Our culture understands the expression, "If the shoe fits, wear it." What that little phrase is simply stating, is that if what is being said is true, then it ought to be accepted. If such is the case, then it would be right and fair to say, in reciprocal fashion, "If the shoe doesn't fit, take it off." The Jewish Star and the Nazi Swastika can never "coexist." They are at odds with each other. That shoe just won't marry the prince - you can ask Cinderella's step-sisters.

In our twenty-first century world that is screaming "tolerance!" - there are some things truth just won't tolerate. I don't care how many times I hear it, see it, or am told to believe it. If God's word rejects it, than the shoe doesn't fit and I refuse to wear it.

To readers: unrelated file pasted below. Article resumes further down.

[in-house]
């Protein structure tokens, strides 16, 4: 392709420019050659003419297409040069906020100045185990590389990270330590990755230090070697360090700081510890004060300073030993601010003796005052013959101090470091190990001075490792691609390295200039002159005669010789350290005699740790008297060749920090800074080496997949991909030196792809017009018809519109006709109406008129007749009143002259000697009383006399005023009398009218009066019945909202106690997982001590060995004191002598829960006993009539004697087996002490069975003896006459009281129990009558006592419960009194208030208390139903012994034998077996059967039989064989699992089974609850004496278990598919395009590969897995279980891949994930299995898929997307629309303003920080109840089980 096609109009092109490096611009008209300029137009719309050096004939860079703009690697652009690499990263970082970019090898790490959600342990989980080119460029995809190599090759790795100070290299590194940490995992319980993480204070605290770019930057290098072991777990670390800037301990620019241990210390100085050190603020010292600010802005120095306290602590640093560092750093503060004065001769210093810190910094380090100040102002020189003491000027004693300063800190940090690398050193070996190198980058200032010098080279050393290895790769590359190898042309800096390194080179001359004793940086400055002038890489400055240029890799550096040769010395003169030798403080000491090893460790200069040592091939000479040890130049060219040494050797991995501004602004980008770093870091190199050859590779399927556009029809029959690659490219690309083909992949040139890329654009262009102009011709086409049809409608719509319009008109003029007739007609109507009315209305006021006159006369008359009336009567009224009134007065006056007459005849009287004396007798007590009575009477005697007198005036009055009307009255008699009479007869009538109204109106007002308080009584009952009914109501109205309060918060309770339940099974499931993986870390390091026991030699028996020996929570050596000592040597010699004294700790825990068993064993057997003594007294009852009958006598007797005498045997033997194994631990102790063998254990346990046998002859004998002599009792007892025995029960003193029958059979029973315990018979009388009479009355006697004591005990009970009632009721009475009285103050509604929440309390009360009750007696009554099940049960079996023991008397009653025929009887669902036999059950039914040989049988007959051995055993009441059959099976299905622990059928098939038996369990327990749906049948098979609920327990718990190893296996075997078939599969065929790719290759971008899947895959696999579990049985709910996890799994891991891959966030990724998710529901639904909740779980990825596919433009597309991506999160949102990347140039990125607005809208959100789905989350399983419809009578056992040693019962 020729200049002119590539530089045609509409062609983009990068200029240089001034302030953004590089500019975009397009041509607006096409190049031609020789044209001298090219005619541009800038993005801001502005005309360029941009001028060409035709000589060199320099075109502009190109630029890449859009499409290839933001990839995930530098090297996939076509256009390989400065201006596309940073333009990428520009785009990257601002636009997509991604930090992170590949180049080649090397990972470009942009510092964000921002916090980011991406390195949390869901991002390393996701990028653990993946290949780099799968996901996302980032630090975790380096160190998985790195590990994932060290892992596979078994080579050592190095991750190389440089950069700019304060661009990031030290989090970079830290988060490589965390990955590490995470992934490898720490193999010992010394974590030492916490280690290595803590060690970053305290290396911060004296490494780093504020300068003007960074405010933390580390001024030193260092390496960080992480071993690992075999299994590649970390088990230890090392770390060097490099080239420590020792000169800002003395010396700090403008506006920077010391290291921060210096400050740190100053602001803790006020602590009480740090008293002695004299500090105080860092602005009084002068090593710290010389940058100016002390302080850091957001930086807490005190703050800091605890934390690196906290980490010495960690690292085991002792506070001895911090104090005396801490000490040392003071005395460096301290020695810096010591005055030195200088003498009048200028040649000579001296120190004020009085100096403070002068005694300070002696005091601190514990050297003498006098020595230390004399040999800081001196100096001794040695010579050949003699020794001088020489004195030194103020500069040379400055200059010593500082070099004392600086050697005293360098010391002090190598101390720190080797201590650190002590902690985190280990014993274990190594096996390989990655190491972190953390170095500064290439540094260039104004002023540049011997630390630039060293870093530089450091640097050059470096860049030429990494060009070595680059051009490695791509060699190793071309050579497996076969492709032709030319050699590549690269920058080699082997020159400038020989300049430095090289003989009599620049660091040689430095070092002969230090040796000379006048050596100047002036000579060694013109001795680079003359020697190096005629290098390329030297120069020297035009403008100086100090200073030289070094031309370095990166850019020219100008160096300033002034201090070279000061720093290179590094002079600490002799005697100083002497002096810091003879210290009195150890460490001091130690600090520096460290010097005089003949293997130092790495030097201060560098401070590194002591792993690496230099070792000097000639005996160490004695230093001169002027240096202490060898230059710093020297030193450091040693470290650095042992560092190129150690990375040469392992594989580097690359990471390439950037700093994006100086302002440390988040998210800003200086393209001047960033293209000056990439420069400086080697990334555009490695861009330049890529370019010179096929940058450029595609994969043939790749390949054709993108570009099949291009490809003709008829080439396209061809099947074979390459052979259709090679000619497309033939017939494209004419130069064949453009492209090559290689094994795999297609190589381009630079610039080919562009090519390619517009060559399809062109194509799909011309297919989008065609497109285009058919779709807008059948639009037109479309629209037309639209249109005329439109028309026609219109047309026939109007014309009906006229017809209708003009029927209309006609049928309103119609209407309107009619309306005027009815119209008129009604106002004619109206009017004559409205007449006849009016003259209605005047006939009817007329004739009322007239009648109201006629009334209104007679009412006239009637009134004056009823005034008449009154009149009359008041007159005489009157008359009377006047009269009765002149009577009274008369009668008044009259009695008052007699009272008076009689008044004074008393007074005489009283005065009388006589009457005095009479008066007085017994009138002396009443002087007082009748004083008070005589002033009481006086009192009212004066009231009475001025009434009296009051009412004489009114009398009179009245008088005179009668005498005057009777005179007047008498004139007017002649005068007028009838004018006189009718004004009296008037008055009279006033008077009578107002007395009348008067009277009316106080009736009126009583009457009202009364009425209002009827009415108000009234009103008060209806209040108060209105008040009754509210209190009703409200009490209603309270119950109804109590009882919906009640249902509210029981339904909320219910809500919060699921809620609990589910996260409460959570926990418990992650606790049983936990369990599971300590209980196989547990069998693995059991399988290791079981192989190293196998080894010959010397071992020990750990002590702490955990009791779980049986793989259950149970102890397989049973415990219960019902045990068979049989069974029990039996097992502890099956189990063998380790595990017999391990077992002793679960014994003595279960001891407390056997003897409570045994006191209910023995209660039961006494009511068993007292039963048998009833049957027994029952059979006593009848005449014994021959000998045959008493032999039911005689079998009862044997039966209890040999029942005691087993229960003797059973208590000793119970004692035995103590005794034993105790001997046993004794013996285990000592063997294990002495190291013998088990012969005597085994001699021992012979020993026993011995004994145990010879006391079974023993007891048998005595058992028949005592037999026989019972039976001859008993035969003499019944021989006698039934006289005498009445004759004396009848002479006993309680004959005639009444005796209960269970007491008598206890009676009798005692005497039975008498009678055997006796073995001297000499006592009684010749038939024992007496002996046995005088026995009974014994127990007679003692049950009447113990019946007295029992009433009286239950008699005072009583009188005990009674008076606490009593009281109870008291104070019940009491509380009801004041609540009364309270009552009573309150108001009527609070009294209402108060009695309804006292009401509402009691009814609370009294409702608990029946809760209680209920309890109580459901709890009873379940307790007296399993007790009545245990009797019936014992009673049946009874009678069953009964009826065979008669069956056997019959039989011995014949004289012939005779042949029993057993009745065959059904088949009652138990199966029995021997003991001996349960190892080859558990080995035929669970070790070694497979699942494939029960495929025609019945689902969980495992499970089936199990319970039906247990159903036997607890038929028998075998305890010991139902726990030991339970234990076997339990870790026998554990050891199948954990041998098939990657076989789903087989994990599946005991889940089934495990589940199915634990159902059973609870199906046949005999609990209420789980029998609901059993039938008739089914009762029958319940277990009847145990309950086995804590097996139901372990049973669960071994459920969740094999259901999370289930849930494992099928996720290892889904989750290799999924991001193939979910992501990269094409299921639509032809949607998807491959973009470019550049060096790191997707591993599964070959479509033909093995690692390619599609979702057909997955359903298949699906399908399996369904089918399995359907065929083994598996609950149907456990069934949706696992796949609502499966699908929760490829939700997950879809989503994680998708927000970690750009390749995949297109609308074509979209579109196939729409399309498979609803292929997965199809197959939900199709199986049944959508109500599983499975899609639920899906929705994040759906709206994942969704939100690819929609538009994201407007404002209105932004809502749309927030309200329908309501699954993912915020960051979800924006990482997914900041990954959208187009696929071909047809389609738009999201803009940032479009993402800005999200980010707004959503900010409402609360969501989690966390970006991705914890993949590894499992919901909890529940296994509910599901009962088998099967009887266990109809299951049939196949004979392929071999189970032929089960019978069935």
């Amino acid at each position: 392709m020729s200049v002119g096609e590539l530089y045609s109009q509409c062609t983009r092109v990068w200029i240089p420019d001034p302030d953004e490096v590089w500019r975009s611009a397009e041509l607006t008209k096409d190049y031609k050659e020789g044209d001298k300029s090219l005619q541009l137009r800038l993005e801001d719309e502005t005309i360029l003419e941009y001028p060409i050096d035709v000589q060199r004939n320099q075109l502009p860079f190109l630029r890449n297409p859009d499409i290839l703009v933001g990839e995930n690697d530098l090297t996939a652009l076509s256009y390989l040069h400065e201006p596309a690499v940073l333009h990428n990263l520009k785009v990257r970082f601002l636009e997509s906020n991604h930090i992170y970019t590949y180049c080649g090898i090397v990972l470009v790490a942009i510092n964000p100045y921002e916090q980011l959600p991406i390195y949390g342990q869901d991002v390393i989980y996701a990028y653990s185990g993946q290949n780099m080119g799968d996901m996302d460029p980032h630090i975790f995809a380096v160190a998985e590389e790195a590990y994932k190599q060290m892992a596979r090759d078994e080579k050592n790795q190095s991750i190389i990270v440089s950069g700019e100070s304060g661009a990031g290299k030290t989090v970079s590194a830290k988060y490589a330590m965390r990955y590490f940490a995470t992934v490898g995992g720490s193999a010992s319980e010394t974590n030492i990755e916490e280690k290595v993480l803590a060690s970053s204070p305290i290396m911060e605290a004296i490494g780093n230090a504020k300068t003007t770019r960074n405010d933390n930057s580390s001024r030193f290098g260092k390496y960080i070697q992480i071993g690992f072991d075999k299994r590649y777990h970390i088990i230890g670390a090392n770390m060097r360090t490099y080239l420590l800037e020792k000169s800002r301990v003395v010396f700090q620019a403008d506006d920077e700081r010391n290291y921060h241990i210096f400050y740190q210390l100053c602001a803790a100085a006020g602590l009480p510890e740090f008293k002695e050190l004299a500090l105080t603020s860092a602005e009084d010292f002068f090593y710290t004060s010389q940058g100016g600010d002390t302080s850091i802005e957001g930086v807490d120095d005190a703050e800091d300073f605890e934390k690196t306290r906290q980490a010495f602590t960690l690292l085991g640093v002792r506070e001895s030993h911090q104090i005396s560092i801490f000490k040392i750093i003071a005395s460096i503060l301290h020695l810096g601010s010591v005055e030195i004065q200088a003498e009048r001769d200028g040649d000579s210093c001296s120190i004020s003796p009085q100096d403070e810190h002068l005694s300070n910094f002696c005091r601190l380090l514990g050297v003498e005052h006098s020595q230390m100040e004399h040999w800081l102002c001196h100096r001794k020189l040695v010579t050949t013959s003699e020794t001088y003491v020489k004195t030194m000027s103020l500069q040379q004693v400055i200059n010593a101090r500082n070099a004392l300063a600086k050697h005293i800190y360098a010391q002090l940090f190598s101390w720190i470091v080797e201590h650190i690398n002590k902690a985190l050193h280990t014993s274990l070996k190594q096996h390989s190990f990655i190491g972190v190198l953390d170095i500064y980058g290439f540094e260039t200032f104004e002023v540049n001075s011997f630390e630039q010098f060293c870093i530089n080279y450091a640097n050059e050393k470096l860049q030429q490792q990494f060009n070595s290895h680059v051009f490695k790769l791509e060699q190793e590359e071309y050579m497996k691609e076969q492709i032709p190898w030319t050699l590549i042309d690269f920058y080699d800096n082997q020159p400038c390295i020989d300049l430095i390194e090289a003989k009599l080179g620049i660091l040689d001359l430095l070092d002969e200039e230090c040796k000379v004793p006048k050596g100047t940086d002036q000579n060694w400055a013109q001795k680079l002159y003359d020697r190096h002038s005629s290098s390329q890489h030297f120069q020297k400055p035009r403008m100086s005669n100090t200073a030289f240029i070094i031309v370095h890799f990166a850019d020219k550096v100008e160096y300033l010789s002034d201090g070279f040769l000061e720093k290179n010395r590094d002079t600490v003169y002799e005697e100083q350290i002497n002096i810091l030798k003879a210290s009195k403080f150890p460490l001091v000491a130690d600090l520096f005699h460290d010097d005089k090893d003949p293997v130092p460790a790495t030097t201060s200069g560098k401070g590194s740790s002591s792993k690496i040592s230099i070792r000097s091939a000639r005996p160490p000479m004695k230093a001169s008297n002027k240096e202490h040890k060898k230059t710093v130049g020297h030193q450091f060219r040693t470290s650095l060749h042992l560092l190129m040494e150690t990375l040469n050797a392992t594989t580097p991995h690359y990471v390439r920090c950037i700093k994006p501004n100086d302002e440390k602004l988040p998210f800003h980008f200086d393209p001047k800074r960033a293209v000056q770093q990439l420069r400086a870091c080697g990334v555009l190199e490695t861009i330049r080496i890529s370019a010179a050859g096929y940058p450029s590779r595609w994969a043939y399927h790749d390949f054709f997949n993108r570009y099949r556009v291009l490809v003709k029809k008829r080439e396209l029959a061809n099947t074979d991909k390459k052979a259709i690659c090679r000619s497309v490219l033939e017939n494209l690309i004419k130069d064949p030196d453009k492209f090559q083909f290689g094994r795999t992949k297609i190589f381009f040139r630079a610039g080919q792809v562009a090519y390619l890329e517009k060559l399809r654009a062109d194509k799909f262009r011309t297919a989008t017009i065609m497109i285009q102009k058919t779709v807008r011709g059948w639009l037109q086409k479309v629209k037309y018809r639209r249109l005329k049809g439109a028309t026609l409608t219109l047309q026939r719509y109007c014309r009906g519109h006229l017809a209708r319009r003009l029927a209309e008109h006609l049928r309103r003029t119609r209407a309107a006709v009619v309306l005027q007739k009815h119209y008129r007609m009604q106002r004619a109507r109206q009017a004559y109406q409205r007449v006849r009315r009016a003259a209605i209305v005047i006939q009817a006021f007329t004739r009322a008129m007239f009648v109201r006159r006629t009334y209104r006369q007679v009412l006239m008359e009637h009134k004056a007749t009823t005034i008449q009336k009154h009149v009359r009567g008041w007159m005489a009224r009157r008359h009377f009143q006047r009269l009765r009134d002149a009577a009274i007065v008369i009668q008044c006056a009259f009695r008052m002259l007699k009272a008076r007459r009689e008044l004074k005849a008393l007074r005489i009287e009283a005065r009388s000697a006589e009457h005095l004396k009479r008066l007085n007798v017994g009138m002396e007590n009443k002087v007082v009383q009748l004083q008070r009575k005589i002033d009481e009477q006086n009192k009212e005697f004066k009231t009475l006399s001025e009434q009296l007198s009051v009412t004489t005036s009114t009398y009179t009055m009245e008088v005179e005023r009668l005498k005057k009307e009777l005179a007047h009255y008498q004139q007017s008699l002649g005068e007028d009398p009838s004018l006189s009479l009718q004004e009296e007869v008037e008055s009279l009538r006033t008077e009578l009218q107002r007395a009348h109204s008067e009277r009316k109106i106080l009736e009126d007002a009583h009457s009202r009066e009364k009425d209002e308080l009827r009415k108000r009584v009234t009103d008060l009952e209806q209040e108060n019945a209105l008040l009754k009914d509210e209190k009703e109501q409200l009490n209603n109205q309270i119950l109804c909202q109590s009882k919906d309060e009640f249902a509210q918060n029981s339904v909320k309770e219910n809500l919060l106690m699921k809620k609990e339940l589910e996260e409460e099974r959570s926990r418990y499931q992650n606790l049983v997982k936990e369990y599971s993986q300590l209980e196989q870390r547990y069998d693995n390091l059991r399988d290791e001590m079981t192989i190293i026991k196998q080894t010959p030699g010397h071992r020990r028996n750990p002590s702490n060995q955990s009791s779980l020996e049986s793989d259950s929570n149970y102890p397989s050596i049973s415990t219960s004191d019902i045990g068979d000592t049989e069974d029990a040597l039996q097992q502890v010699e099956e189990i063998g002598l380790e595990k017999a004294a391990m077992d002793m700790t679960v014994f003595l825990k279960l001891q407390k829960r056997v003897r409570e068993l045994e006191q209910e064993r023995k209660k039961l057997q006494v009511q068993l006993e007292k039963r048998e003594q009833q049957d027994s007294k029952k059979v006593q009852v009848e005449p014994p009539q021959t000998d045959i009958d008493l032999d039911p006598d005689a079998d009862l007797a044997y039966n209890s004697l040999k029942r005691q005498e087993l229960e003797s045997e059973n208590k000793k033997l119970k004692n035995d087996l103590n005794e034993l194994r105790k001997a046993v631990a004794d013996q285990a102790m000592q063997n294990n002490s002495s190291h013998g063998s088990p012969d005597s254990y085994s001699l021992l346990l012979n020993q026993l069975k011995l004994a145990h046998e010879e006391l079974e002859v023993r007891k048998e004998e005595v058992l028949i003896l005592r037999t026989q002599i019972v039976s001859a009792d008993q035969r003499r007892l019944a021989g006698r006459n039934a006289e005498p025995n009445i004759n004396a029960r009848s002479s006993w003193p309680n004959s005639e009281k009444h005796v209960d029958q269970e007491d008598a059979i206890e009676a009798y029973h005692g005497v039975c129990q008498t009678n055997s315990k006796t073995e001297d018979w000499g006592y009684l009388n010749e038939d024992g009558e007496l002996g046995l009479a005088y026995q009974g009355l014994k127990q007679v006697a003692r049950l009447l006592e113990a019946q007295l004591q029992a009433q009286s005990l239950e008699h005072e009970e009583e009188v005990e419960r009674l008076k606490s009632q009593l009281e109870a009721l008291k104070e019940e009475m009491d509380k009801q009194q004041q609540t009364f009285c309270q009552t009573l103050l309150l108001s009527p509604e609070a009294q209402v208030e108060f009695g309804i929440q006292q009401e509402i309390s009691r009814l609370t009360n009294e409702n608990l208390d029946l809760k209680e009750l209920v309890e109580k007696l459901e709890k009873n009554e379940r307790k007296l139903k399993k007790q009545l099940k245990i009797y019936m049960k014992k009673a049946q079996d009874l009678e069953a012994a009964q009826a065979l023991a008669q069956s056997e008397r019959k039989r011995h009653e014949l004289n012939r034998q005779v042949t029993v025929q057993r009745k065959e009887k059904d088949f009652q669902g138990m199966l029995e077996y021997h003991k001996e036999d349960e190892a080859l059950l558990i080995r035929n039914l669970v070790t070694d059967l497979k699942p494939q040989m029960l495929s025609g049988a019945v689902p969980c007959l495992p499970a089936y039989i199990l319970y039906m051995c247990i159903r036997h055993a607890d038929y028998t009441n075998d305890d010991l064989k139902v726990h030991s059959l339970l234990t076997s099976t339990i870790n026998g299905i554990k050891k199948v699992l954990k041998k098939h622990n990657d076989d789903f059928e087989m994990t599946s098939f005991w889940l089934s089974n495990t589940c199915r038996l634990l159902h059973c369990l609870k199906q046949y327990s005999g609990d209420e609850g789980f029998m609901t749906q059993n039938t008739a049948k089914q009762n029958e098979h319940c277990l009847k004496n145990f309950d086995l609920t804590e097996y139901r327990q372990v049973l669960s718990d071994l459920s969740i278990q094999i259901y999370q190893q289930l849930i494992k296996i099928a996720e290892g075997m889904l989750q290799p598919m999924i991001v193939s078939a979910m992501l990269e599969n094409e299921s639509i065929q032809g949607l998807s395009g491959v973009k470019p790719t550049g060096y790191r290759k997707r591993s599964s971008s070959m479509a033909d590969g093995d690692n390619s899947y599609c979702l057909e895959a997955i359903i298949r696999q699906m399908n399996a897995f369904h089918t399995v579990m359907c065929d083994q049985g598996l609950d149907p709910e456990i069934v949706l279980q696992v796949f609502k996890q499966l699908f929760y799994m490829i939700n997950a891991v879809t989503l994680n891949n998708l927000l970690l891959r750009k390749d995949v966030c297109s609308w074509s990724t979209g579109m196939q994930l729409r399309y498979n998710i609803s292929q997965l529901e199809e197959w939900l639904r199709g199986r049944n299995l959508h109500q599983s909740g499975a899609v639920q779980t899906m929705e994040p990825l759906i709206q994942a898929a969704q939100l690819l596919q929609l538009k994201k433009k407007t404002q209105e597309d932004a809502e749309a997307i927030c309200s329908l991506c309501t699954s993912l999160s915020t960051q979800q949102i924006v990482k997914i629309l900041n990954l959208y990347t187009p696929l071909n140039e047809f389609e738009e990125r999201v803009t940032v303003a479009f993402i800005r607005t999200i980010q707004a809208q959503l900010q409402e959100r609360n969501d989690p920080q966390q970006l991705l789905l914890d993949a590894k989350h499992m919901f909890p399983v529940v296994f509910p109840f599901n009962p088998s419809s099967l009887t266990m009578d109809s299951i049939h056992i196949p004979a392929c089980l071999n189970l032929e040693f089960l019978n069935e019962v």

Pray that God will give us the hearts and the minds to coexist on the planet He created for us to dwell upon. But make sure that within that prayer you accept His own will about it. God is the one who has called us into fellowship - and He is the one who has the power to unite us, and He specifically and exclusively and universally has chosen to call us into fellowship by the power of the blood of His Son (1 Cor. 1:9). One day we will coexist - but not here. That is not the plan.

"Do not be unequally yoked together with unbelievers. For what fellowship has righteousness with lawlessness? And what communion has light with darkness? And what accord has Christ with Belial? Or what part has a believer with an unbeliever? And what agreement has the temple of God with idols? For you are the temple of the living God. As God has said: 'I will dwell in them and walk among them. I will be their God, and they shall be My people.” Therefore,“Come out from among them and be separate, says the Lord. Do not touch what is unclean, and I will receive you. I will be a Father to you, and you shall be My sons and daughters,says the Lord Almighty.'” ~ 2 Corinthians 6:14-18